1965 Fiesta Red Stratocaster
60th Anniversary of the Stratocaster
Has it been 60 years already? Break out the Cristal and pop the cork! Better idea! Grab that bottle of Don Julio 1942 that you’ve had squirreled away and pour yourself a snort. This is an occasion to celebrate. Well, I don’t actually need a landmark anniversary to give me a reason to drink fine beverages, but 2014 marks 60 years since Leo Fender introduced to the world that most iconic of iconic “stuff”……The Fender Stratocaster.
I would be difficult to imagine the complexion of today’s rock’n’roll and most music in general sans the Strat (as us guitar aficionados like to call it). It has stood the test of time, not only for its unique single coil sound, but for its classic design which has only had a few cosmetic changes over the decades. It is almost unbelievable that, in fact, Leo Fender could not play a guitar himself.
Originally, Fender had intended his Stratocaster for use as an electric guitar for country/western music. But some lanky, horn-rimmed spectacle wearin’ dude from Lubbock, Texas took a fancy to Leo’s guitar and almost instantly turned the Stratocaster into the weapon of choice for every up‘n’comin’ rock’n’roll guitar slinger. How did he accomplish this? He simply appeared on The Ed Sullivan Show in 1957 with a 2-toned sunburst Fender Stratocaster playin’ a couple songs he wrote………. “That’ll be the Day” and “Peggy Sue”.
Guitarists playing in nearly every genre of music have used Stratocasters since Buddy Holly helped shine a spotlight on this truly versatile instrument. Strats provide a unique sound to surf music, rock, soul, heavy metal, and most definitely blues. Try to imagine Jimi Hendrix playing “The Star Spangled Banner” at Woodstock with any other guitar other than a Strat……Stevie Ray would torture his “Number 1” Strat on “Texas Flood”. Imagine him playing a Gibson SG instead.…….It can’t be done. And furthermore, IT JUST AIN’T RIGHT!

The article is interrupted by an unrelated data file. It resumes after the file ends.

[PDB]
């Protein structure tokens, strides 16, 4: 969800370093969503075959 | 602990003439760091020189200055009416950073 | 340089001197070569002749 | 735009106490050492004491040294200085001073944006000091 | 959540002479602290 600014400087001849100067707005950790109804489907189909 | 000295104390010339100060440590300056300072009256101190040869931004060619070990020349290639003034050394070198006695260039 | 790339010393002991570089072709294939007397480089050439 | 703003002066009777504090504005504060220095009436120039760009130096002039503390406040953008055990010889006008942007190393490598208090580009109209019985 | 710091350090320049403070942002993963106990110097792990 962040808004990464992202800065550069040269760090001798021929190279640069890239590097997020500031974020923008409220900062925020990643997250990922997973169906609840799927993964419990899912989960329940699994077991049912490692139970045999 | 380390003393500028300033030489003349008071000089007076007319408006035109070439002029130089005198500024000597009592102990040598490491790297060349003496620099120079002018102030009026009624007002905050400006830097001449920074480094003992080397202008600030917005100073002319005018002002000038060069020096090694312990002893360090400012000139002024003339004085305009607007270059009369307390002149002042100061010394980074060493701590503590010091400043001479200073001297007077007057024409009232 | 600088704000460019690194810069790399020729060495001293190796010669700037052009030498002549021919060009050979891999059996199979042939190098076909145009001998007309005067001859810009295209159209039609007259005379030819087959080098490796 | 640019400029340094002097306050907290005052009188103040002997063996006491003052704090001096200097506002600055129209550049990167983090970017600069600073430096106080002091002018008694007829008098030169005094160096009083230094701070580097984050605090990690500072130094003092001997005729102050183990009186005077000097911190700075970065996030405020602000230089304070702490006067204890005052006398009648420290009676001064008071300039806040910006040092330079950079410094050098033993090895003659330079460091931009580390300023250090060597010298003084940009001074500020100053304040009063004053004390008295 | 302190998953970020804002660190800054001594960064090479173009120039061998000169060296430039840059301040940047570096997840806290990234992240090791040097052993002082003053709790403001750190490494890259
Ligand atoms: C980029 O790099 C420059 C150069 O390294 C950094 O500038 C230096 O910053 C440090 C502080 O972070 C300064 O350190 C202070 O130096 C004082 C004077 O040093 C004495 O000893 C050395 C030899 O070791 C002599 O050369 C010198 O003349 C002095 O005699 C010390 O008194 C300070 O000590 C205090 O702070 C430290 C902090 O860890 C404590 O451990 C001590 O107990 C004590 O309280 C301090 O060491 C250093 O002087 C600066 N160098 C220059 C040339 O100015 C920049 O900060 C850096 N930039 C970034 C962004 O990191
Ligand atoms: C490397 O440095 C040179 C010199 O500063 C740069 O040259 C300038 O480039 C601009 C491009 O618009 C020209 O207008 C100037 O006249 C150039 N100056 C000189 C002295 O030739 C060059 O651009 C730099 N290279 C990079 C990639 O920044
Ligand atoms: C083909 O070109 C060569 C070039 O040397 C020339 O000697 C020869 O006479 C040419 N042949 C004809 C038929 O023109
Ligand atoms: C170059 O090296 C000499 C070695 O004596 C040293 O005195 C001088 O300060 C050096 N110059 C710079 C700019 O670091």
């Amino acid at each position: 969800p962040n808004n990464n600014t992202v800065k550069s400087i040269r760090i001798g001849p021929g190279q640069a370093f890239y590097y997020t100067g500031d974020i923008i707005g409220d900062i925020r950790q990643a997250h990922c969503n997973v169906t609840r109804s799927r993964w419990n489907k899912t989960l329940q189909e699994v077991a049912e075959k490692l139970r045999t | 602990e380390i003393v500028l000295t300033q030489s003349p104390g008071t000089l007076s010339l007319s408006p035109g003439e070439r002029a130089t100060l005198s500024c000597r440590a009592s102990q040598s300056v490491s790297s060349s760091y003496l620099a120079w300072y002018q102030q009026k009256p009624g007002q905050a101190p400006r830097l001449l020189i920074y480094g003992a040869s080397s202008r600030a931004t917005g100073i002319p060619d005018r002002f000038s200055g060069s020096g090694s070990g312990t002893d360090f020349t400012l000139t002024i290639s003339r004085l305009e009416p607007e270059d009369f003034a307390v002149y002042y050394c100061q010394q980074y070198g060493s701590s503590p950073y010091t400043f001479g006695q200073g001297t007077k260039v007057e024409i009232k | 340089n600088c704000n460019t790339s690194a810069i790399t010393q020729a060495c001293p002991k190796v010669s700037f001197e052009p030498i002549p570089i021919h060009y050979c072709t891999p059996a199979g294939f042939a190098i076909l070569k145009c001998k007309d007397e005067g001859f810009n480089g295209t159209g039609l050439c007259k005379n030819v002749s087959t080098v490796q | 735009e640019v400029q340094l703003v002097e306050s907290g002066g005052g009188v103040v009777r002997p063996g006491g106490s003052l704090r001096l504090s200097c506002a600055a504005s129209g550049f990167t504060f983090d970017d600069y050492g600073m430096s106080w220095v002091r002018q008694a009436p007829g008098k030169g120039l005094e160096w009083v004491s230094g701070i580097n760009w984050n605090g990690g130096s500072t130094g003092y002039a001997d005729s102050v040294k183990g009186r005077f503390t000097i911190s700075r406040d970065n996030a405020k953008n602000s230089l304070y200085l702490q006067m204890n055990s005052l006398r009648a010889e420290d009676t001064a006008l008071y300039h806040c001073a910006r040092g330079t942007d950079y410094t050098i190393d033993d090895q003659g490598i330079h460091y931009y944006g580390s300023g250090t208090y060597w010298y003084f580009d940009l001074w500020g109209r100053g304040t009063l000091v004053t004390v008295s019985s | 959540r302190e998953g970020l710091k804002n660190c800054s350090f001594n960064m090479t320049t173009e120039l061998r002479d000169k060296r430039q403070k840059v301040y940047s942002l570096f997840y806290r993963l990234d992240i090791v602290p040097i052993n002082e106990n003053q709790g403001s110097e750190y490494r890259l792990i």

Dick Dale’s Pipeline wouldn’t sound like Dick Dale’s Pipeline with a Gibson Les Paul or a Mosrite guitar, would it? Dale’s guitar HAD to be an Aztec Gold Stratocaster!
The Ventures, Eric Clapton, Buddy Guy, Robert Cray, Richie Blackmore, Jeff Beck, Robin Trower, Ike Turner, Coco Montoya, Bonnie Raitt, Rory Gallagher, and Stevie Ray all bent more than their share of strings on Stratocasters.
Hank Marvin helped popularize the Stratocaster in the UK in the late 50’s and early 60’s with his custom colored Fiesta Red Strat. Most of the red Strats at that time were shipped to England because red guitars were difficult to sell in the United States. Many players in the states shied away from purchasing a Fiesta Red Stratocaster so they would not be remotely associated with a “communist” color. It was not unusual for Fender to repaint unsold Fiesta Red Strats another color. This is evident when you see instruments from that era that have had the topcoat of finish worn away revealing a Fiesta Red under layer.
Some Fender Stratocasters even took on a life of their own. Jimi set a few of his Strats on fire! The Strat that he used at Monterey Pop is one “burning” example. David Gilmore owns the Fender Stratocaster bearing serial #0001. Eric Clapton’s treasured Strat, “Blackie”, was actually pieced together from the best parts of 3 different Strats. “Blackie” was sold at a 2004 Christie’s auction to benefit Clapton’s Crossroads Center for a fat $959,500!
I actually had the rare opportunity to get up close and personal with SRV’s #1…….I gotta say, that Strat was beat to death! There was NEXT TO NOTHING left of the fret board and how the frets were able to remain seated in what was left of the rosewood is a mystery to me. I DO NOT understand how this Strat was remotely playable; never mind how it was able to hold a tuning! But, it surely was one remarkable “tone monster”!!!!!
When #1 was in Stevie’s hands, it was magical!
FYI……Stevie told me that #1’s body was a 1959 with a ’62 or ’63 neck (he could not remember!) He bought that guitar used from a shop in Austin for a few hundred dollars.
I can’t imagine existing in a world without those scrumptious Stratocaster tones pumped through a stack of Marshalls. Strats were the tools that helped achieve musical nirvana in soaring, classic guitar solos such as those that Jimi laid down in “All Along the Watchtower” or “Foxy Lady”. It was rock legends like Jimi who gave us such great music. But it was Leo Fender who designed and produced the vehicle that made this musical journey possible.
So, Happy 60th Anniversary rock’n’roll fans! Raise your glasses! Let’s drink to Leo!